The U.S. military, Savell notes, has only admitted to the killing of one civilian by drone strikes in Yemen “and refused to pay compensation to the family members of the victim out of supposed fears that the money would end up in the hands of militant groups,” according to a report from a Yemeni human rights organization.
U.S. sanctions have also led to the deaths of hundreds of thousands of people in Somalia, including 133,000 children under five in just 18 months between 2010 and 2012, Savell argued She pointed to the decision by the U.S. and international groups to pull millions of dollars of humanitarian aid from the country in 2009 over concern it would end up in the hands of Al-Shabaab, the militant group that controlled vast swaths of the county and has been designated a terrorist group by the U.S.
Other major factors fueling indirect deaths include economic collapse, the destruction of public services and health infrastructure, environmental contamination, and reverberating trauma and violence, including child marriages.
“Whereas before Libya’s war, the country’s human development index was ranked the highest in Africa, the war disrupted healthcare and closed hospitals across the country. The war years brought about a large decrease in life expectancy (nine years for men and six for women), and infectious diseases such as tuberculosis surged.,” Savell wrote. “In the Libyan city of Sirte, a U.S. air campaign conducted around 500 strikes in just five months in 2016,” destroying the city’s main hospital and other health care facilities.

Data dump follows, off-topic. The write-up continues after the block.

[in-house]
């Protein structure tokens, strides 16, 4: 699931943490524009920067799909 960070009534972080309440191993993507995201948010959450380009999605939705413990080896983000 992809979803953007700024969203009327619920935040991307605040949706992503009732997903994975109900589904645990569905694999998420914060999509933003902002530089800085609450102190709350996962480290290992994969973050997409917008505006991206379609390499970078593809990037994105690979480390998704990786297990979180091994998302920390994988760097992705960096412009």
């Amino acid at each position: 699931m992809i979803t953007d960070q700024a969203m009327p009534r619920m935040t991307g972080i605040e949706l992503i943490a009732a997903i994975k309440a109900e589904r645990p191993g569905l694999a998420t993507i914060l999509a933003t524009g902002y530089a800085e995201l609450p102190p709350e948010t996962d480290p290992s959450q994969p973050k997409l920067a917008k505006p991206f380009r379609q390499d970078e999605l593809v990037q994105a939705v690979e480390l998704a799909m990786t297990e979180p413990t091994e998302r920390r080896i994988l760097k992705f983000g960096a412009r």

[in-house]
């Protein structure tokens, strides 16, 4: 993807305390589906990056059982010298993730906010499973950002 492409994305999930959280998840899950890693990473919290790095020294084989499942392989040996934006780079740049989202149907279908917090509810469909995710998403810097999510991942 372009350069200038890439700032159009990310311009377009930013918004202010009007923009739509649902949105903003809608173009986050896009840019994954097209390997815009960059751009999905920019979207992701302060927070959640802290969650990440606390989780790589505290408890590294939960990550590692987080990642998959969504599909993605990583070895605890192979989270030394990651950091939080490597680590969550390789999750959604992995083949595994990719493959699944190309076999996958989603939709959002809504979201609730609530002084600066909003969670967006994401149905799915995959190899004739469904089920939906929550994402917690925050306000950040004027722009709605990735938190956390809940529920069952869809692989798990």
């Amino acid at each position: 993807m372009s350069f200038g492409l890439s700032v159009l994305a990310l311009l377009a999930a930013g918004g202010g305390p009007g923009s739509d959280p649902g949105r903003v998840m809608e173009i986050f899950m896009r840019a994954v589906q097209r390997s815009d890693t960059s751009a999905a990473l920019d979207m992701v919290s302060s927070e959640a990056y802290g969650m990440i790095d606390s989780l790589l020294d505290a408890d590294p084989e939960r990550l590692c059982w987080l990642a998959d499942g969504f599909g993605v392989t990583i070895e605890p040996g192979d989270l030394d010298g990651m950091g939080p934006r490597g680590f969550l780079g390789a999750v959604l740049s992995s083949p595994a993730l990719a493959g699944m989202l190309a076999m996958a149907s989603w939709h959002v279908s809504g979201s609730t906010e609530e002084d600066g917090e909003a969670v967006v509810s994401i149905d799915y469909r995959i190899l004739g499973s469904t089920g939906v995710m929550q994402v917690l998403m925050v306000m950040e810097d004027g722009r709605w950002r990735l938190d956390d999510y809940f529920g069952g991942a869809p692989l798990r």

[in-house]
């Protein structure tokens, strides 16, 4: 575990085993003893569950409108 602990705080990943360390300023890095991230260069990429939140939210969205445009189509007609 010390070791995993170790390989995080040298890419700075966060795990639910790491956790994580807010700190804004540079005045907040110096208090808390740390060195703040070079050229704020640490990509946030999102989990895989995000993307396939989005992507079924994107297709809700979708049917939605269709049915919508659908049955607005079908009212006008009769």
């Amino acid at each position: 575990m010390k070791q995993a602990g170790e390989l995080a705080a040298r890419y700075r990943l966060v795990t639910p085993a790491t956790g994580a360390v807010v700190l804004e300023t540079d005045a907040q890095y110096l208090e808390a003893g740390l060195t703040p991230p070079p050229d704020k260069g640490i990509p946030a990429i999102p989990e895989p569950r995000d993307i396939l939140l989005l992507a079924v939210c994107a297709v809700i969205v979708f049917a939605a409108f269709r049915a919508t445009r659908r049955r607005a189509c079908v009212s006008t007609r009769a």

In Syria, government forces and other factions, including Russia and the United States, have destroyed health care facilities, including in the city of Raqqa in 2017 when U.S. airstrikes bombarded buildings full of civilians, including at least two dozen health facilities. The deadly effects, according to the report, reverberate from there.
“During a period in the Syrian war, ‘each attack on a healthcare facility corresponded to an estimated 260 reported civilian casualties in the same month,’ Savell wrote, quoting a 2019 study by University of California researchers.”This is evidence that each attack on a health facility — which are sometimes more easily counted than individuals — can lead to hundreds of indirect deaths.”
The U.S. wars in the Middle East, Central Asia and Africa in the decades since the 9/11 attacks cost the lives of over 7,000 U.S. troops and more than 8,000 private contractors, not counting the more than 30,000 suicides among U.S. service members and veterans of the post-9/11 wars.
Those deaths are but a fraction of Brown University researcher’s conservative estimate of indirect deaths caused by the conflicts, a true number which the world may never be able to precisely calculate.
“Information such as this can help inform global, regional, and local interventions to prevent further loss of life. It can also assist people and organizations in calling on their governments, including that of the United States, to alleviate human suffering resulting from the post-9/11 wars,” Savell concludes. “These wars are ongoing for millions around the world who are living with and dying from their effects. Reparations, though not easy or cheap, are imperative.”